And that was for no-load simulation only, meaning that there we no currents flowing in the machine. That meant that Comsol could use the so-called magnetic scalar potential for the problem solution. Had there been currents flowing, the FEM software would probably have used some kind of vector potential in at least some portions of the machine geometry, tripling the number of unknowns in those parts. This would have probably increased the computation time even further. By contrast, the reluctance network would – and did – still finish in 40 seconds.

Maths again

Talking about scalar potentials brings us to the maths I promised at the beginning of this post. In the previous two posts I wrote how many people use the nodal method to solve a magnetic scalar potential for the nodes of the network. However, recently I realized this is not 100% accurate. Or, at the very least, it deserves a different interpretation.

Indeed, the method should be called a reduced scalar potential approach, rather than pure scalar potential. At least, that’s a common term for a very similar approach sometimes used in FEM.

You see, there are actually two quantities solved in the problem, rather than simply one potential. Well, the first one is literally solved with the nodal method – the quantity associated with each node. The second one is the rotational field contribution of the current sources, obtained with whatever means possible.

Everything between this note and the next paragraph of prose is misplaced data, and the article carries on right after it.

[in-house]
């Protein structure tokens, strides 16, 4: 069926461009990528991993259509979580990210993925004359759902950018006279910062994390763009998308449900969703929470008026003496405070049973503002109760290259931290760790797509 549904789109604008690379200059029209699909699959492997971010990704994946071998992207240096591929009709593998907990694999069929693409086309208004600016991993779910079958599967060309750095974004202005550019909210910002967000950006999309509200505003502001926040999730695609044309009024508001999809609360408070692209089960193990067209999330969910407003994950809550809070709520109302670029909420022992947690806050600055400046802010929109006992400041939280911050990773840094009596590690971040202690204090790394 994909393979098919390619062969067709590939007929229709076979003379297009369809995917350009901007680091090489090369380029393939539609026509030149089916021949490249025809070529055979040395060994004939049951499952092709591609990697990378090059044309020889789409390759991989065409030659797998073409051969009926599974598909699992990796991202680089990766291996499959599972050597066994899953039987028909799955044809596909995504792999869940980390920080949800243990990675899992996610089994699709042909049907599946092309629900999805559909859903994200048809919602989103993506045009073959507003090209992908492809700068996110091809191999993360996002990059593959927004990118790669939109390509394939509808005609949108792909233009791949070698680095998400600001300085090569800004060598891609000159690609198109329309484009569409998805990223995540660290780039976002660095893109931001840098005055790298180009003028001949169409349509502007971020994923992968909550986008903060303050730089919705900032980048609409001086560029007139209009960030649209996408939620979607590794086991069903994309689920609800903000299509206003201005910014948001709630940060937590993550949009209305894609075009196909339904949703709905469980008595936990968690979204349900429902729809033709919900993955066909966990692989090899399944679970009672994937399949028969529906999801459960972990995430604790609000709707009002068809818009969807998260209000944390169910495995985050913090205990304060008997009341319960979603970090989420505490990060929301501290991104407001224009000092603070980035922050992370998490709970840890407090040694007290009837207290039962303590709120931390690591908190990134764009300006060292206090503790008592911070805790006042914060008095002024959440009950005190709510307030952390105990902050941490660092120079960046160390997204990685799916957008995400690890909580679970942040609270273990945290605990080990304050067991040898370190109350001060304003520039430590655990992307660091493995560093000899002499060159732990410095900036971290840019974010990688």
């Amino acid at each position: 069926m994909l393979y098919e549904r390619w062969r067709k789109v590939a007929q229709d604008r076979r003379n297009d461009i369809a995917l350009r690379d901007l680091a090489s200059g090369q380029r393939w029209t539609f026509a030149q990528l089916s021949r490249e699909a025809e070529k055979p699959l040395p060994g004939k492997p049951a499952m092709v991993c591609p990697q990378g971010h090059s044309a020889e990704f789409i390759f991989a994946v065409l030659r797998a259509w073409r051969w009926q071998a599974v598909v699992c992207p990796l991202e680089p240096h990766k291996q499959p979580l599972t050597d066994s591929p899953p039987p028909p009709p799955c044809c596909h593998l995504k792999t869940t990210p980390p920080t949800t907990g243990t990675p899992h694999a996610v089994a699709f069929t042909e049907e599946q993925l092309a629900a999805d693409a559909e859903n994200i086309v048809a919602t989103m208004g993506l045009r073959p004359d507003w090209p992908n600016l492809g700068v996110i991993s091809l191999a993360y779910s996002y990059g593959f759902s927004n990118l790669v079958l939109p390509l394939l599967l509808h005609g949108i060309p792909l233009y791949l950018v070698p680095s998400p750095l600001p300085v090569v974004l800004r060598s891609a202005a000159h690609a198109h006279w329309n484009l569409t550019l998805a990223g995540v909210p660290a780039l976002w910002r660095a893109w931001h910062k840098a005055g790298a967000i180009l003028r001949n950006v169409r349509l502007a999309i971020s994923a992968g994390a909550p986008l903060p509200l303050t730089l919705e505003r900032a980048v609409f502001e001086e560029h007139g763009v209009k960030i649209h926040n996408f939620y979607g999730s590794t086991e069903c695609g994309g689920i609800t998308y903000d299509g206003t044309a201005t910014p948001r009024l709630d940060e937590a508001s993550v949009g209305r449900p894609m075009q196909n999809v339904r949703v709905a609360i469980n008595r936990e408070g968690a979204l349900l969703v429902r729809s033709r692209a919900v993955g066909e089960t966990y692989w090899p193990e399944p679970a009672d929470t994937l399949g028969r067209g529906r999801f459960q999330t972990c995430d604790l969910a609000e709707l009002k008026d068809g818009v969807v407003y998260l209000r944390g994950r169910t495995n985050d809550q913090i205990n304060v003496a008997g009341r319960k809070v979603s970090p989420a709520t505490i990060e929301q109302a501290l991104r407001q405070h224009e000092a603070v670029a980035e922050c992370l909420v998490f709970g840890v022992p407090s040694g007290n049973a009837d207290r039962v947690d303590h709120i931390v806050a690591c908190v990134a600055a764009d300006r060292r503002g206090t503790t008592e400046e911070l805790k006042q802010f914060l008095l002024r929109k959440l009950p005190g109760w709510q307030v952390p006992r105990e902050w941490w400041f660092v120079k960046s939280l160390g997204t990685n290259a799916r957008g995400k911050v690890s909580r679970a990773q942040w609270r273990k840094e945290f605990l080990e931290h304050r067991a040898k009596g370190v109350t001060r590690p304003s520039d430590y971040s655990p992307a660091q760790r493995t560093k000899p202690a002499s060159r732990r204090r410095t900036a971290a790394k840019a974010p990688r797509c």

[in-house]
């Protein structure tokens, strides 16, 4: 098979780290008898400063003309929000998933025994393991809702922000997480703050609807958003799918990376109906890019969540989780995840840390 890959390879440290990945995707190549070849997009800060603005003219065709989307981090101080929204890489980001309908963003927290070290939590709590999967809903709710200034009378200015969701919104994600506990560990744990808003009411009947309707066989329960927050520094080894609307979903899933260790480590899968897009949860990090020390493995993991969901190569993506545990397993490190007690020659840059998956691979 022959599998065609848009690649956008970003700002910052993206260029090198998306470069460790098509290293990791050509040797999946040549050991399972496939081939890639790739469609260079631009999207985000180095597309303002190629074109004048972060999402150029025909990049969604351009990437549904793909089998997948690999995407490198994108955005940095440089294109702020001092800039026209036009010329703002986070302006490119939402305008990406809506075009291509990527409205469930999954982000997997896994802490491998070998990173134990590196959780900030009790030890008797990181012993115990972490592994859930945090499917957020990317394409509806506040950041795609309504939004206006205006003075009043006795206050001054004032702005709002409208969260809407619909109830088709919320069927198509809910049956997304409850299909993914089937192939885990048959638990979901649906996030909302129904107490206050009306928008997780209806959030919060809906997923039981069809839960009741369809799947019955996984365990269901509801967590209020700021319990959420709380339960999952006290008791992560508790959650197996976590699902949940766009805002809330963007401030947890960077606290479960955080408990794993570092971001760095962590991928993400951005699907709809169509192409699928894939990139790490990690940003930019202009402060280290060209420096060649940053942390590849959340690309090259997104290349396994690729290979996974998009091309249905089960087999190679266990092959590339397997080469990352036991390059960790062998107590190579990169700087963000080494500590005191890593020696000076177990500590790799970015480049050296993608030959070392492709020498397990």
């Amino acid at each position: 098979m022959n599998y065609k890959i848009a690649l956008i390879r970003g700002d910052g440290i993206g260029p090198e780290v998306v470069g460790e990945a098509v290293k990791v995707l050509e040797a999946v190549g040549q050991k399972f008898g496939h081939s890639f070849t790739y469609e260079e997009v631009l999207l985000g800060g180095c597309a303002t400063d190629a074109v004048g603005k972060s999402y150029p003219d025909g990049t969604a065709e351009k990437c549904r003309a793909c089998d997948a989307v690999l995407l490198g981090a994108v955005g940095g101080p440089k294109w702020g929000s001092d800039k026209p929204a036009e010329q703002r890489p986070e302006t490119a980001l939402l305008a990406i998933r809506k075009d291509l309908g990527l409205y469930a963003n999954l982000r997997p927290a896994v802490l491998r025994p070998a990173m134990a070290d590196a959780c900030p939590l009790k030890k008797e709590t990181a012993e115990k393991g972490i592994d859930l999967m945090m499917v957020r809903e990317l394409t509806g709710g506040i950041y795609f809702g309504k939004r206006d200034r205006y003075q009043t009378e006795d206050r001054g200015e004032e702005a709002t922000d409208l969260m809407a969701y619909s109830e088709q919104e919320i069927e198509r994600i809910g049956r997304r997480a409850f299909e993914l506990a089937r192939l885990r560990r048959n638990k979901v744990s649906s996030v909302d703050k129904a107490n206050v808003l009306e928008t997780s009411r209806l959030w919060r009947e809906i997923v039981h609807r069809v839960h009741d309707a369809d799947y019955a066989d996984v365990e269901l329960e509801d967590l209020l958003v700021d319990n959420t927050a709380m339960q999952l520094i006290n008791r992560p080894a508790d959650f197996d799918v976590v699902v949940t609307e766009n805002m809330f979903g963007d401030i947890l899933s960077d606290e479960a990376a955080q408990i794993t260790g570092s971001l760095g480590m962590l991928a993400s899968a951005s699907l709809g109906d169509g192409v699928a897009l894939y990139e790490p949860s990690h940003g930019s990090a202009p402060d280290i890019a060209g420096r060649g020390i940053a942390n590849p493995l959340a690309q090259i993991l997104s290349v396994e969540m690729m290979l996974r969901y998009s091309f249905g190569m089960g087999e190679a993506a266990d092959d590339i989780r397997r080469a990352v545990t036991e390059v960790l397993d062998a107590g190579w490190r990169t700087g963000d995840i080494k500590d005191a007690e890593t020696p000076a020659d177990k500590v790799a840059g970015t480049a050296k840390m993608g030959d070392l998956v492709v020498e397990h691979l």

In FEM, the Biot-Savart law can be used, or a simpler linear problem can be first solved to obtain the source field. With reluctance networks, experience is often the method of choice – presenting each current with a suitable mmf source that hopefully does not violate the underlying physical laws. And that may not be easy.

Besides this difficulty of source placement, the reduced scalar potential method is also known to suffer from other difficulties in non-linear problems. You remember that the flux going through a reluctance element is proportional to the potential difference between the element’s end-nodes. Now, if that element happens to be iron, its reluctance is very low. This means that the node-potentials have to be very close to each other, lest to flux grow enormously.

This alone would be problematic – computer’s don’t like handling numbers very close to each other. And things get even worse when the magnetic nonlinearity of iron is taken into account – nonlinearity in this context meaning that the reluctance value will increase with the amount the flux flowing through it.

Now, remember that the flux is in turn dependent both on the aforementioned small potential difference and the reluctance value, again depending on the flux. This combined interdependency makes the problem very difficult to solve with iterative methods – small changes in the potentials will lead to big changes in the reluctance values, requiring huge changes in the potentials on the next iteration.

And this may lead to the method not reaching any solution at all, or reaching the correct solution only after a huge number of iterations. And that’s not cool.



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Reluctance networks 104: Practical implications